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Town Board Questions DEC Wildlife Management Area Plan

By Jann Wiswall

Two representatives of the NY Department of Environmental Conservation (DEC) addressed the town of Ellicottville board on Wednesday, April 19 regarding the agency’s interest in purchasing the Dattner Family Property (the former Poverty Hill Ski Area) and establishing a Wildlife Management Area (WMA) there.

The 996-acre property, about a third of which lies in Ellicottville and the balance in Mansfield, will soon be appraised by the DEC; no offer on the property has yet been made.

According to the DEC, WMAs are actively managed to improve wildlife habitats. They are public open spaces used for outdoor activities such as hunting, fishing, hiking, bird watching and the like. They differ from State Forests in that they are not maintained for timber-related activities.

The DEC recently sent letters informing the supervisors of both towns about the idea. Ellicottville Supervisor Matt McAndrew responded, saying the town did not support the plan. The rationale for his opposition was not elaborated during the board meeting; however, board members commented on the fact that there are many opportunities for hunting and fishing here and that there are two housing developments under construction off Poverty Hill Road that are adjacent to the proposed area of the WMA.

Local DEC offices are strongly encouraged by Albany “to ensure we have local support” for WMAs.

They said they had not yet received any comments from the town of Mansfield.

WMAs are funded by federal excise taxes collected on weapons, ammunition and sport fishing purchases and licenses through the Pittman-Robertson Act. The program is administered by the U.S. Fish and Wildlife Service, which distributes funds to the states for wildlife conservation and management programs.

The DEC representatives argued that, while local property taxes cannot be collected on WMAs, they can attract tourists and could increase property values of bordering properties.

Board members asked about parking (current access roads would be available), motorized vehicle access (none permitted) and horse riding access (not permitted).

The board thanked the representatives for the information; there was no further discussion.

In regular board meeting business, McAndrew and Town Engineer Mark Alianello reported that they expect to broadly advertise for a Director of Public Works position after the job description is approved by the Village and Town boards in May.

Replacement of the Town/Village Hall’s HVAC system will begin this month. A few change orders will be needed, Alianello said, as better solutions to some construction issues have been found. The board approved Alianello’s request to pay the construction contractor $7,237.50 in advance for materials needed to begin the project.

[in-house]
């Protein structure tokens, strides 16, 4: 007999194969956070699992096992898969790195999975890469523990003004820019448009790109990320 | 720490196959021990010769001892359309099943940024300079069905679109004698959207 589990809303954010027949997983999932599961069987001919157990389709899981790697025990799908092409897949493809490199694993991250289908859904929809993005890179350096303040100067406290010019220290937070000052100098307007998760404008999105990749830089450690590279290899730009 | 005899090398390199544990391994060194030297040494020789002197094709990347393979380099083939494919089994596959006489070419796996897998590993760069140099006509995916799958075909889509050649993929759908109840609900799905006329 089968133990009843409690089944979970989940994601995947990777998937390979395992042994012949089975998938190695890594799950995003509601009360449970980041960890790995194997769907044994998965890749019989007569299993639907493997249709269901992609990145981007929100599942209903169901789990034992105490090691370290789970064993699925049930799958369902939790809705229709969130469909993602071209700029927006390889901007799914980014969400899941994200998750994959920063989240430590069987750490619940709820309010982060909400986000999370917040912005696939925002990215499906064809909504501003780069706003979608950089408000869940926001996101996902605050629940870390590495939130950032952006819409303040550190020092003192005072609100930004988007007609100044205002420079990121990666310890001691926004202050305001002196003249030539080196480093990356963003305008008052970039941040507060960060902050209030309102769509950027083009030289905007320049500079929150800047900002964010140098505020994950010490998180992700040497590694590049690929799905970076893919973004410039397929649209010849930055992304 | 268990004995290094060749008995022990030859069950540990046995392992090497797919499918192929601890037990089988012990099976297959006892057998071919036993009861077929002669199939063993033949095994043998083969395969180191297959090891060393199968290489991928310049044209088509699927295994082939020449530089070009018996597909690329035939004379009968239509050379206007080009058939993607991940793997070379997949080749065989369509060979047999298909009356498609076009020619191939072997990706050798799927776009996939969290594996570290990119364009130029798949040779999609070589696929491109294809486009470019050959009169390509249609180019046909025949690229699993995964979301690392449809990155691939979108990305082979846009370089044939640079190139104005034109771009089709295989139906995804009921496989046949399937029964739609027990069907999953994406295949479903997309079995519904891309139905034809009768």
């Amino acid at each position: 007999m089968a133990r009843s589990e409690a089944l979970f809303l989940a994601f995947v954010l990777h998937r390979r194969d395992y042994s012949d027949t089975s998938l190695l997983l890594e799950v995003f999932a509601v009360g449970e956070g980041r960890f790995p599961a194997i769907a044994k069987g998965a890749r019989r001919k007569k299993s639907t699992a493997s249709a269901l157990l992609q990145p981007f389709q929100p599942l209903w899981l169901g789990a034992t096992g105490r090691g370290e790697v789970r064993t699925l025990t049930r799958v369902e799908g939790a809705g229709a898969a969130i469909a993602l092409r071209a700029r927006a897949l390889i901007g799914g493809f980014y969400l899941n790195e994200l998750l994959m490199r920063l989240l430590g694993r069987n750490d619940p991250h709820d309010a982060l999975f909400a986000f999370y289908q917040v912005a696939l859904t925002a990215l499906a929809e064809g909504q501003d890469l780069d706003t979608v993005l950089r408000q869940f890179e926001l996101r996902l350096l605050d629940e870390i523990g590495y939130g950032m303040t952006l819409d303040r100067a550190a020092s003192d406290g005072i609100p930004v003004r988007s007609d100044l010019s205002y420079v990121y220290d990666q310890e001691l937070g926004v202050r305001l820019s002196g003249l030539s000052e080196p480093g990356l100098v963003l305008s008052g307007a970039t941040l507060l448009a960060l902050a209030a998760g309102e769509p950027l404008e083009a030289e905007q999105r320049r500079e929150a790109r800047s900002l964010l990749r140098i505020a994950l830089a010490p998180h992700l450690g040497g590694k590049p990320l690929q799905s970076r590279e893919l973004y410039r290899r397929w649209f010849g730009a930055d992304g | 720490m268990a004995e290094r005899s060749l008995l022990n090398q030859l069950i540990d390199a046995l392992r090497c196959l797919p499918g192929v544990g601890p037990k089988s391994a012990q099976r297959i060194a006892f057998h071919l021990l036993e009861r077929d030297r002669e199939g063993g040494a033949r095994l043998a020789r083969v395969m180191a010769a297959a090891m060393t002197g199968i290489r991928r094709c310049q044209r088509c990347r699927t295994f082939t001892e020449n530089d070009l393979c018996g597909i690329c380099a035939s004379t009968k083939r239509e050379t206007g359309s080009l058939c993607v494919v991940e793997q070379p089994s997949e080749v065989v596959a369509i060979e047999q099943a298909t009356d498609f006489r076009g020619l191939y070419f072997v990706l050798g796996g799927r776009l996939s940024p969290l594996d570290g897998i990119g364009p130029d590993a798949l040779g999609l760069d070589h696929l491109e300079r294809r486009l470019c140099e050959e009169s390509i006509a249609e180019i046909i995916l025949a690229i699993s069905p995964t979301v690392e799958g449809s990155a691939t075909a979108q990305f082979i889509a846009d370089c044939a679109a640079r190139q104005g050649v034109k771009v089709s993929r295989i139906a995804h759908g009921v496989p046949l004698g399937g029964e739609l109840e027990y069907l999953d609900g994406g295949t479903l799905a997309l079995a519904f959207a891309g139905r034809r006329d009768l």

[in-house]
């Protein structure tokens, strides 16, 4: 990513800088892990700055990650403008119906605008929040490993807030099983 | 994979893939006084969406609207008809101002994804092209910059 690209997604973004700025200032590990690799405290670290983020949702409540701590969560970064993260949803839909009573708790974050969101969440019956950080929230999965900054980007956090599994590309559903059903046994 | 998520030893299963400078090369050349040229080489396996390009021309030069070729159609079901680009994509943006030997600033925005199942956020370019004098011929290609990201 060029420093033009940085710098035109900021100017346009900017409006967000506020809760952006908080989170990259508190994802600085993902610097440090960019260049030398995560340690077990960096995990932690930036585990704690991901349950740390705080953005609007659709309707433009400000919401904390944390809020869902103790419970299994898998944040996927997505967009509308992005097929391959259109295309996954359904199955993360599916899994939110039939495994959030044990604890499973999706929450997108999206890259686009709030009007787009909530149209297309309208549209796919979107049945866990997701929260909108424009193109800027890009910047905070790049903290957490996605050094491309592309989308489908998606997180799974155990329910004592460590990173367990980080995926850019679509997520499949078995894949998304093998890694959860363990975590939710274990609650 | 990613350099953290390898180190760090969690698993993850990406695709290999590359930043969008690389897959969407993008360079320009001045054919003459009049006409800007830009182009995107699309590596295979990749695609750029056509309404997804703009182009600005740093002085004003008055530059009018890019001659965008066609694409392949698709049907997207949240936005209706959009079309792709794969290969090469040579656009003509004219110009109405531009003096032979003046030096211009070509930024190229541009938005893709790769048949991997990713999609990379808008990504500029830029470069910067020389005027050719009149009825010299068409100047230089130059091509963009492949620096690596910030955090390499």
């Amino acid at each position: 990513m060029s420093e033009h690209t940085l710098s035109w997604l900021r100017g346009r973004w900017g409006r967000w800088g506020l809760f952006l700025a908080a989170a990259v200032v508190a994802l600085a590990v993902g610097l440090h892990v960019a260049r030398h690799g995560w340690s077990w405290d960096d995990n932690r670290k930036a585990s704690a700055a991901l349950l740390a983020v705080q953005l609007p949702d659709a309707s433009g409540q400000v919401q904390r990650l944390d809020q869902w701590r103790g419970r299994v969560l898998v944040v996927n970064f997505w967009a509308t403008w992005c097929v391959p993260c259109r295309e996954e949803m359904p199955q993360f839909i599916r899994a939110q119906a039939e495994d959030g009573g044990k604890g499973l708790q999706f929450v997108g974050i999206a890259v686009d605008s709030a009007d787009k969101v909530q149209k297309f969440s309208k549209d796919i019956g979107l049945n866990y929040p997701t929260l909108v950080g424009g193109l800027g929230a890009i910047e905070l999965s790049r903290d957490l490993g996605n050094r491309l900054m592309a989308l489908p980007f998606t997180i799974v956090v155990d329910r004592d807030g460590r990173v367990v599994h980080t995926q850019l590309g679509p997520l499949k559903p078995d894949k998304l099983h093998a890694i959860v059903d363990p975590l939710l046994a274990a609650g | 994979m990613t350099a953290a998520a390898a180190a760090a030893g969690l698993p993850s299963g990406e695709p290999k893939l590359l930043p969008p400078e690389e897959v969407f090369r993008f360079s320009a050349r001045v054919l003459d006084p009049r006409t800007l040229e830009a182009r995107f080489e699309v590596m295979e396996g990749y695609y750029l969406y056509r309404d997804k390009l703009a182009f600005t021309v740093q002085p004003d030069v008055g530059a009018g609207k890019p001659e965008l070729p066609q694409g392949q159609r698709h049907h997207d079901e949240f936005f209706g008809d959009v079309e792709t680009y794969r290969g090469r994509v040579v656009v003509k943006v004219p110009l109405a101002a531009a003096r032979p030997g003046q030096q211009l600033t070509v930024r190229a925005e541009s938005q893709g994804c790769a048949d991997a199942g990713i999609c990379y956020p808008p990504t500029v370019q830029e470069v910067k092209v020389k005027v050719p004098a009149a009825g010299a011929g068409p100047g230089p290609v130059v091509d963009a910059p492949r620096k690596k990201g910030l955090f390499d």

While construction is underway, all meetings normally held at the Town/Village hall will be moved.Alternate locations will be announced in the Ellicottville Times as received.

At a recent county-wide Town Supervisors meeting, McAndrew reported that Mansfield Supervisor Bob Keis has been tapped to lead a land bank committee, which will represent all towns.

According to the Center for Community Progress, land banks are often formed to help communities convert “vacant, abandoned and delinquent properties into productive use.” Such “properties are often grouped together as ‘problem properties’ because they destabilize neighborhoods, create fire and safety hazards, drive down property values and drain local tax dollars. In some sense, these are properties the private market has altogether rejected.”

He also reported that town and village representatives met with recently hired grant writer Diane Cihak, who led the group through an exercise providing her with an overview of the municipalities’ strengths, weaknesses, opportunities and threats. McAndrew noted that one of the biggest things “that holds us back is the seasonal nature of the area.” He said she floated the idea of trying to attract “smart industry” that would provide more permanent economic growth potential.

Highway Superintendent Tom Scharf asked the board to approve a request to hire a full-time temporary (six months) person to fill in while two department employees are out. The board approved the request and a pay rate of $13 per hour.

The board also thanked Scharf for providing the board with an equipment inventory and asked him to add detail on equipment condition and propose a replacement priority plan.

Under new business, the board approved a request for a Relay for Life Boot Drive on May 6 and approved the low bid from ST&J Lawn Care for town cemetery mowing.

Town Clerk Robyn George reported that online water bill payments are going smoothly. She said a link on the town’s website allows bill payment by credit or debit card or e-check and allows customers can check the status of their payments in real time.

The next meeting of the town board is scheduled for Wednesday, May 17 at 6 p.m.; LOCATION TO BE ANNOUNCED.

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